At press time, every dispatch — solid or otherwise — emanating from The Spin’s collective body is shaped like Texas. Gross, we know. But anyone who spent the last week dragging ass across Austin and seeing a dozen bands a day at SXSW can easily understand why the last thing we wanted to do upon our return to Music City was go and see another rock show. Nevertheless, we hustled straight from the airport to The Ryman to catch our favorite kings of contemporary stoner-rock last night. Yeah, we roll pretty hardcore. But not as hardcore as Queens of the Stone Age, who made a desert of The Mother Church.
Unfortunately, our haste to get from BNA to Lower Broad prevented us from properly pre-gaming for such a show. Drag. Amazingly, we managed to make it to our pew amidst the pungent odor of indo smoke as the band was midway through “If Only,” the third song on their recently reissued — and undeniably badass — eponymous debut, which they were playing “in its entirety.” Upon hearing the song’s monstrous riff, and even more monstrous chorus, then catching a glimpse of Josh Homme & Co. rocking out with the devil-may-care bravado of a bunch of dudes who just made out with your girlfriend and couldn’t give a shit less what you have to say about it, our hunger for the rock was immediately rejuvenated. Sure, we were tired, dirty and ridiculously hungover — to make an understatement — but more than that we were super-bummed to have missed Queens opening with “Regular John.”
We weren’t alone in our enthusiasm for the band, and this particular record especially, as it was immediately striking how the packed house appeared enraptured in the rockers’ every de-tuned note and foot-stompin’ groove, captivated under the ominous glare of esoteric lighting that cast their shadows across the auditorium like guitar-wielding giants.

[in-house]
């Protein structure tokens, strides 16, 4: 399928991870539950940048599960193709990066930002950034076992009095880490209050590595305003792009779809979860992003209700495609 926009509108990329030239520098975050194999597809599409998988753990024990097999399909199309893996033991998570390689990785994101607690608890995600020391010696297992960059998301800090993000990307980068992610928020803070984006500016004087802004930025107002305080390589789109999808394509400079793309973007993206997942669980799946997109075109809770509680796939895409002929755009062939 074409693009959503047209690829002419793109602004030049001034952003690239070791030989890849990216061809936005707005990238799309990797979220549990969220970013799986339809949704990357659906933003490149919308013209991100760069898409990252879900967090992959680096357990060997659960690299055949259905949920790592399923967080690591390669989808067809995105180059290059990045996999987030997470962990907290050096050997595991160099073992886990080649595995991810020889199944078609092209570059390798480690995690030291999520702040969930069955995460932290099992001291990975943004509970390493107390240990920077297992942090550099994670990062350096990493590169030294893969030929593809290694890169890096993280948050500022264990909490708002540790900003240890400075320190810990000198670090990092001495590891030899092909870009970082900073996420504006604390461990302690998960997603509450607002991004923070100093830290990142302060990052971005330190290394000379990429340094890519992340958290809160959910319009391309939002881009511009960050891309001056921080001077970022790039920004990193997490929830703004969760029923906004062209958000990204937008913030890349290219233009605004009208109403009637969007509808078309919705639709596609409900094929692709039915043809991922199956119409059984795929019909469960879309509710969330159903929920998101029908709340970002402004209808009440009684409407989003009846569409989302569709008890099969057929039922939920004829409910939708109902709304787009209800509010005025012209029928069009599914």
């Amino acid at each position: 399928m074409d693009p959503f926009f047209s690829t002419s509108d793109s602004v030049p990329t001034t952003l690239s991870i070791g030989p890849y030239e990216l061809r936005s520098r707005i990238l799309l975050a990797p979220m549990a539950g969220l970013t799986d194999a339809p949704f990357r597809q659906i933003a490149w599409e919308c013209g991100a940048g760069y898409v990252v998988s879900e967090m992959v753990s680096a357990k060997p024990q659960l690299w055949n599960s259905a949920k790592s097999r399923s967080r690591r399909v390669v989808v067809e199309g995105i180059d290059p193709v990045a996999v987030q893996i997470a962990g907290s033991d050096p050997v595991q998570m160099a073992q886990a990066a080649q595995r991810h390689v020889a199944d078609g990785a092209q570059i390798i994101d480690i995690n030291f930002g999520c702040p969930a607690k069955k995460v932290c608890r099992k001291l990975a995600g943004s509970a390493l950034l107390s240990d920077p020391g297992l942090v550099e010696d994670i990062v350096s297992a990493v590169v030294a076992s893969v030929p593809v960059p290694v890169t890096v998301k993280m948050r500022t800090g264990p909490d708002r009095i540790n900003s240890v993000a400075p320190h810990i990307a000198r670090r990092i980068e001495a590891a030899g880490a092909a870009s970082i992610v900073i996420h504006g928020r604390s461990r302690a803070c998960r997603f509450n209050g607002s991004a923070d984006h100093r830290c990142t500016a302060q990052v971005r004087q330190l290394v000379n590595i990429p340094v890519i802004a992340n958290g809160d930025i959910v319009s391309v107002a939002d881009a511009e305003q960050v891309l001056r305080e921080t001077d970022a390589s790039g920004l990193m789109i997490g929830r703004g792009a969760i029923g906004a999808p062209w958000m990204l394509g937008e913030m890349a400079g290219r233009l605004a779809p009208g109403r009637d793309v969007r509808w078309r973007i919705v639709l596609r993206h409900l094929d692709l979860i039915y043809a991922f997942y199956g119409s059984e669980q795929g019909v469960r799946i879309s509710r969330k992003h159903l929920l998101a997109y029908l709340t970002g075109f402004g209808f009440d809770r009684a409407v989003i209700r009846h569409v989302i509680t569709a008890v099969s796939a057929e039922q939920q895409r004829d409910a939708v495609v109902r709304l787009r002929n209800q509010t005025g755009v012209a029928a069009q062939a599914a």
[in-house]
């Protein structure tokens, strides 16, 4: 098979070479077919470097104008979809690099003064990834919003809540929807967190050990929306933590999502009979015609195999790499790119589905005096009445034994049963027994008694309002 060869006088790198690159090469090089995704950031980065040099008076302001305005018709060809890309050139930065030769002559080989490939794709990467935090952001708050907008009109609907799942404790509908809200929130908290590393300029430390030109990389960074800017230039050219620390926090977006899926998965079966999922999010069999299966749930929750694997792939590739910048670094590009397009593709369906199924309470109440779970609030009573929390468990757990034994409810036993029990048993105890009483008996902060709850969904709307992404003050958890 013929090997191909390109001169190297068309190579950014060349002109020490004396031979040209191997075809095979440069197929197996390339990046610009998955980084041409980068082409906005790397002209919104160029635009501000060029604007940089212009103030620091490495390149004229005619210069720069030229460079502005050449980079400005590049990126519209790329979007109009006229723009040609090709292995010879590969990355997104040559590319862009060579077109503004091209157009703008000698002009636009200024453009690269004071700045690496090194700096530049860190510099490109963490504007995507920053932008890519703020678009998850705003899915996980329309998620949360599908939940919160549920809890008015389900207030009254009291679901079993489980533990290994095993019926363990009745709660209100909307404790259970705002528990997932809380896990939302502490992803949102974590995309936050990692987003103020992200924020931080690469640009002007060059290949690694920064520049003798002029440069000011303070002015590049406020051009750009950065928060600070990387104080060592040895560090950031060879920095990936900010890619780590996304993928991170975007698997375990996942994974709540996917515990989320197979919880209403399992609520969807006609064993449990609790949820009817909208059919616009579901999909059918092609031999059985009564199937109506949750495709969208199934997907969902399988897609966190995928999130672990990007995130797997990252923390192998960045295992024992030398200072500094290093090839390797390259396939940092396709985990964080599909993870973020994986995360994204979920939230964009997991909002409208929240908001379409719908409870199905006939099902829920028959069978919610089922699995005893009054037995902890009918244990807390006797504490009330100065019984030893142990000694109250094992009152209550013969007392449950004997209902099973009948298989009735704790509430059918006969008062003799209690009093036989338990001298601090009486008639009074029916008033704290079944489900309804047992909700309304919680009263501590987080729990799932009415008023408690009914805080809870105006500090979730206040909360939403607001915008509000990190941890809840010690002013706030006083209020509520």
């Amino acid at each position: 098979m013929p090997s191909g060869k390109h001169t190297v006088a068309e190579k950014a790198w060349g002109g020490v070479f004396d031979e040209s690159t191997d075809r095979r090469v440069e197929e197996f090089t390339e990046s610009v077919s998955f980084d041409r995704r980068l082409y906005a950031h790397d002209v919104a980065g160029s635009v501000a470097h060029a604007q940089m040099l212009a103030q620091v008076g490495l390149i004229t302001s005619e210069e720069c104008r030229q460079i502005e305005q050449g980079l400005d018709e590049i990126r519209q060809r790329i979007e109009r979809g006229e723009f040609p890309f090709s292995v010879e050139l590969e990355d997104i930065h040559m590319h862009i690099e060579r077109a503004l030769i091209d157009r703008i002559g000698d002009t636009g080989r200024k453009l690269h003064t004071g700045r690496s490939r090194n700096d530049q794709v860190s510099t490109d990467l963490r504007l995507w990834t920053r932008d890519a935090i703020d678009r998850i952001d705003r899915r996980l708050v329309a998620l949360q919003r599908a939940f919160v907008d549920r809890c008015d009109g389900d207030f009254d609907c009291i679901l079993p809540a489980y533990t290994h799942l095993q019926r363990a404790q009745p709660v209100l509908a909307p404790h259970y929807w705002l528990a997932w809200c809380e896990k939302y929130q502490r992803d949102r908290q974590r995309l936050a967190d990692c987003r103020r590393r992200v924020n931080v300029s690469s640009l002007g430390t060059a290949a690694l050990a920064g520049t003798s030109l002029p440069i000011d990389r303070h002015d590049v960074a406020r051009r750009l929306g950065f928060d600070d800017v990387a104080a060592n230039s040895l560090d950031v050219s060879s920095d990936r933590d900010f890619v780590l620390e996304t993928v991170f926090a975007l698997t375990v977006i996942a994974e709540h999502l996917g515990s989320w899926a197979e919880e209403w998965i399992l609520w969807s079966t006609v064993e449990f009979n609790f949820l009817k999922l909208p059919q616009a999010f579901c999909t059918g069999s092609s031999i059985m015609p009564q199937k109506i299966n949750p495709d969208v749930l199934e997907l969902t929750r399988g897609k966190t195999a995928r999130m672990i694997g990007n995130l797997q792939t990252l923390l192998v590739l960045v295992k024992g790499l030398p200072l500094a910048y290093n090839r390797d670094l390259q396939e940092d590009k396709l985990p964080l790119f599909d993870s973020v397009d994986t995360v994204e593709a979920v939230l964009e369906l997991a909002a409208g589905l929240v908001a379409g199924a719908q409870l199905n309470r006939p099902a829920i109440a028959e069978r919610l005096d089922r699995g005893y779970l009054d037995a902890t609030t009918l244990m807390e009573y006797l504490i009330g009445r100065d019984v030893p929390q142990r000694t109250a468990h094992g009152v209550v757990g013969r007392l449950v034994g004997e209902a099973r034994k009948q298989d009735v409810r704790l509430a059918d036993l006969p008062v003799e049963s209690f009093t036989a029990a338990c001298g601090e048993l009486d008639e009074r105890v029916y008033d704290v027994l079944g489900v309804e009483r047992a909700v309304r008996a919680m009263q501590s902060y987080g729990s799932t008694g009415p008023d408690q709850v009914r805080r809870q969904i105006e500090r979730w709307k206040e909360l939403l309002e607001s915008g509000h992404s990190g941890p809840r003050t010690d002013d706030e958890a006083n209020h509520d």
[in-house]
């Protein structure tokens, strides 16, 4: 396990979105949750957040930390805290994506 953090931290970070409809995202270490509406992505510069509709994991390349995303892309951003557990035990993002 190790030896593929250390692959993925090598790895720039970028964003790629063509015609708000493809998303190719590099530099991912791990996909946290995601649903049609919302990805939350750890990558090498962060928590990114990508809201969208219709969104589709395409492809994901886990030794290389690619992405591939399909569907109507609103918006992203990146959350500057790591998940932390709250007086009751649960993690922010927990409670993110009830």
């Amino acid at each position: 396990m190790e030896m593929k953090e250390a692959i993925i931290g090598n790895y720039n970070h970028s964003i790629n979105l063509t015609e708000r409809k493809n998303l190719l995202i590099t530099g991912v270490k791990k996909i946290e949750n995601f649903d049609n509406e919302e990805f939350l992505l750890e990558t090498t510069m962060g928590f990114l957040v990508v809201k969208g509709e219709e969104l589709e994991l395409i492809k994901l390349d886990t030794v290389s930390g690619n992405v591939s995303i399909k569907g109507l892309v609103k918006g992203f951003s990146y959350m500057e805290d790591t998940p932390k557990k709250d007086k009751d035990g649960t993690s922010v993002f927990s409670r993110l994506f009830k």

Often, instrumental sections saw the group — made up of longtime members guitarist Troy Van Leeuwen, drummer Joey Castillo, bassist Michael Shuman and Dead Weather dude, multi-instrumentalist and reportedly recent Nashville transplant Dean Fertita — coalesce into a center-stage huddle where they’d stare each other down, riffing off one another as if they were playing purely for the joy of playing together, as much as they were for the crowd hanging on every note before them.
Perhaps the most imposing frontman in rock with his beanstalk stature — head cocked to one side, guitar cocked to the other and a haircut that sees him taking a cue or two from Arcade Fire’s Win Butler — Homme crooned QotSA nuggets like “Mexicola” and “You Can’t Quit Me Baby” with a self-assured swagger and enthusiasm as if he’d just written them, while the crowd responded to house-lit-stressed choruses and elongated endings like they were watching Queen at Live Aid.
"I really forgot what a music-loving audience you were [here] in Nashville," a smirking Homme said mid-show. "I'm really proud to be drunk here." As the night rolled on — and he got further into the bottle of vodka he was chugging from — his satisfaction only grew greater, and by the time the band had finished the obligatory album part of the show and moved on to selections from the rest of their catalog — like Era Vulgaris opener “Turnin’ on the Screw,” and songs for the deaf like “Go With the Flow” and a showstopping "A Song for the Dead" — Homme was ready even to take requests, to our delight honoring one for the Rated R gem “Monsters in the Parasol.”
The teeth-chattering rumble of fevered fans pounding the Ryman pews inspired a double encore that ended with the band’s signature staple “No One Knows,” the only traditional “hit” in a two-hour show throughout which the band never the let crowd out of the palm of their hand.